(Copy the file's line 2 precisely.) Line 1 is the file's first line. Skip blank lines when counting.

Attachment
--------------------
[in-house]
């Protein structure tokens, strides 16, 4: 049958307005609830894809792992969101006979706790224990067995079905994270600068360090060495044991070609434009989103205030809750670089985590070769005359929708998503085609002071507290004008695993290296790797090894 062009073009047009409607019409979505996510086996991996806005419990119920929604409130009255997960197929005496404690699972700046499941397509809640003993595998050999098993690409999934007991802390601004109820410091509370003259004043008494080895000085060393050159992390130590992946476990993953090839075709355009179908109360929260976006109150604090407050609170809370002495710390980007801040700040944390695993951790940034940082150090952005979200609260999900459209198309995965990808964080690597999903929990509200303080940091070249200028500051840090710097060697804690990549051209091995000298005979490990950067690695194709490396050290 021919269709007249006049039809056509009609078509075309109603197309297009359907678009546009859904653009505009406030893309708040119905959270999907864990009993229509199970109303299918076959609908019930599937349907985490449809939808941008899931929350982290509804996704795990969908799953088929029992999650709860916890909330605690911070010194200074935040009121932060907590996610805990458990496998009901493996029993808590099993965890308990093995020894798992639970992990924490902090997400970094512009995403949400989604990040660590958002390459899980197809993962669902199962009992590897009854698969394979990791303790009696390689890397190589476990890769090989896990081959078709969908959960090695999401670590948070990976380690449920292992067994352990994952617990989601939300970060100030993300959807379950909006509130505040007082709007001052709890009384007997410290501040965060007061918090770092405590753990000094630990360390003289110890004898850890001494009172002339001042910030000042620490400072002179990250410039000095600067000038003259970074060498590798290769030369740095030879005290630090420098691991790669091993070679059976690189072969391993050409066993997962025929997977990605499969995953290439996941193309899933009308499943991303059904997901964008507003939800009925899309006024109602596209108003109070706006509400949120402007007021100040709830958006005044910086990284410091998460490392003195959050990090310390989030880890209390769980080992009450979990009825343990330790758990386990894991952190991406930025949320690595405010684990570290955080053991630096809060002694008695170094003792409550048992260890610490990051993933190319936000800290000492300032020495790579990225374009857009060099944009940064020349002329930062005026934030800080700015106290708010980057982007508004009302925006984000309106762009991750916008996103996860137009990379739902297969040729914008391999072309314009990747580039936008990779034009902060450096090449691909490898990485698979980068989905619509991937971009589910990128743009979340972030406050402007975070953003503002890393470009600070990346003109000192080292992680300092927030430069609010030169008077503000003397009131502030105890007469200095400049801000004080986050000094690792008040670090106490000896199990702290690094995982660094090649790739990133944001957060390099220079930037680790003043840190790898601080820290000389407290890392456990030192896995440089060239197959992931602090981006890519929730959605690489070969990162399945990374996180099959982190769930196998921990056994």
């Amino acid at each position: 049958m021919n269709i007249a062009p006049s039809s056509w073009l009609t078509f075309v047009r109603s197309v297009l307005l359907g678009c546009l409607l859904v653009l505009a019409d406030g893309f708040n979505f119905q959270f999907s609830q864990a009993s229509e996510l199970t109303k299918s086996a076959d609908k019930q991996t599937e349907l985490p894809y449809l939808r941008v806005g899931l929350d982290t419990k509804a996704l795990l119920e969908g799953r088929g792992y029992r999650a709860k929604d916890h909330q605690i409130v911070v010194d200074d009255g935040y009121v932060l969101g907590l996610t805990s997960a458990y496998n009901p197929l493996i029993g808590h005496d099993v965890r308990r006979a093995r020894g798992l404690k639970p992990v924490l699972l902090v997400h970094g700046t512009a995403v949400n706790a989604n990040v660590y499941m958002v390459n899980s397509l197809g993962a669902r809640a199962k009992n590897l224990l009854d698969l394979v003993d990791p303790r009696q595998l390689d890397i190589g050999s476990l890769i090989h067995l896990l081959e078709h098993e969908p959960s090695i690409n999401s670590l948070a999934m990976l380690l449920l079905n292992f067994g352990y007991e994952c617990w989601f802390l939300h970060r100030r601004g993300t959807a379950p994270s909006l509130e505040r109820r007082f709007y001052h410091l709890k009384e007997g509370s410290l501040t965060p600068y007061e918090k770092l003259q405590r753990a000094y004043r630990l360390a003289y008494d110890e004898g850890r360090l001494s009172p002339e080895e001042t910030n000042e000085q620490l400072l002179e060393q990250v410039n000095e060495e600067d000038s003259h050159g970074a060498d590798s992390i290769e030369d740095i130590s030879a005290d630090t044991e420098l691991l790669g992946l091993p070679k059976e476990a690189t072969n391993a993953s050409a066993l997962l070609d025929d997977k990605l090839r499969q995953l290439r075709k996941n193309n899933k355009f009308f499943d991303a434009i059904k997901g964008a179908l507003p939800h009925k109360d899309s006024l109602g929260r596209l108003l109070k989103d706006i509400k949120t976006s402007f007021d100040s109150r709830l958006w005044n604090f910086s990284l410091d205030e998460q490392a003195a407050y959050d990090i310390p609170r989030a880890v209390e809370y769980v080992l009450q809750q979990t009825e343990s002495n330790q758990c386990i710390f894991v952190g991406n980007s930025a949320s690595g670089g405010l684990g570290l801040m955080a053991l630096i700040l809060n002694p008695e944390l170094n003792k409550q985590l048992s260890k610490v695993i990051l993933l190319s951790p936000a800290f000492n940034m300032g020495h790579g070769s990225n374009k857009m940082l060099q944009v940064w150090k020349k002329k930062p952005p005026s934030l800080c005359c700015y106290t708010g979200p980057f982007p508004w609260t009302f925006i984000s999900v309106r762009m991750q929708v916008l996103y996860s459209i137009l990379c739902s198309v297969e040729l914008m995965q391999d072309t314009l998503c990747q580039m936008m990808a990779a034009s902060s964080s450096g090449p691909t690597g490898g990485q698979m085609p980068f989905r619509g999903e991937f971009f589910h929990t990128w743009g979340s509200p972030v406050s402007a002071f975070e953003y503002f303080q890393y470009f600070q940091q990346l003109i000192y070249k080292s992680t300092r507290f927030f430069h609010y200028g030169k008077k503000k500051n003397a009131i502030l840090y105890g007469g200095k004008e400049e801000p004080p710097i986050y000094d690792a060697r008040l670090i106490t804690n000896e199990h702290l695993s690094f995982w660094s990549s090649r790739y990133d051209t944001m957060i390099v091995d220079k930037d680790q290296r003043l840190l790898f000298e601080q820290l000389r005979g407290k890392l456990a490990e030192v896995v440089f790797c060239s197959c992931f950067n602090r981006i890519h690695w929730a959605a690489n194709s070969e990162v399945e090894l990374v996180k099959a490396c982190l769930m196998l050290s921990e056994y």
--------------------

């Protein structure tokens, strides 16, 4: 049958307005609830894809792992969101006979706790224990067995079905994270600068360090060495044991070609434009989103205030809750670089985590070769005359929708998503085609002071507290004008695993290296790797090894 062009073009047009409607019409979505996510086996991996806005419990119920929604409130009255997960197929005496404690699972700046499941397509809640003993595998050999098993690409999934007991802390601004109820410091509370003259004043008494080895000085060393050159992390130590992946476990993953090839075709355009179908109360929260976006109150604090407050609170809370002495710390980007801040700040944390695993951790940034940082150090952005979200609260999900459209198309995965990808964080690597999903929990509200303080940091070249200028500051840090710097060697804690990549051209091995000298005979490990950067690695194709490396050290 021919269709007249006049039809056509009609078509075309109603197309297009359907678009546009859904653009505009406030893309708040119905959270999907864990009993229509199970109303299918076959609908019930599937349907985490449809939808941008899931929350982290509804996704795990969908799953088929029992999650709860916890909330605690911070010194200074935040009121932060907590996610805990458990496998009901493996029993808590099993965890308990093995020894798992639970992990924490902090997400970094512009995403949400989604990040660590958002390459899980197809993962669902199962009992590897009854698969394979990791303790009696390689890397190589476990890769090989896990081959078709969908959960090695999401670590948070990976380690449920292992067994352990994952617990989601939300970060100030993300959807379950909006509130505040007082709007001052709890009384007997410290501040965060007061918090770092405590753990000094630990360390003289110890004898850890001494009172002339001042910030000042620490400072002179990250410039000095600067000038003259970074060498590798290769030369740095030879005290630090420098691991790669091993070679059976690189072969391993050409066993997962025929997977990605499969995953290439996941193309899933009308499943991303059904997901964008507003939800009925899309006024109602596209108003109070706006509400949120402007007021100040709830958006005044910086990284410091998460490392003195959050990090310390989030880890209390769980080992009450979990009825343990330790758990386990894991952190991406930025949320690595405010684990570290955080053991630096809060002694008695170094003792409550048992260890610490990051993933190319936000800290000492300032020495790579990225374009857009060099944009940064020349002329930062005026934030800080700015106290708010980057982007508004009302925006984000309106762009991750916008996103996860137009990379739902297969040729914008391999072309314009990747580039936008990779034009902060450096090449691909490898990485698979980068989905619509991937971009589910990128743009979340972030406050402007975070953003503002890393470009600070990346003109000192080292992680300092927030430069609010030169008077503000003397009131502030105890007469200095400049801000004080986050000094690792008040670090106490000896199990702290690094995982660094090649790739990133944001957060390099220079930037680790003043840190790898601080820290000389407290890392456990030192896995440089060239197959992931602090981006890519929730959605690489070969990162399945990374996180099959982190769930196998921990056994």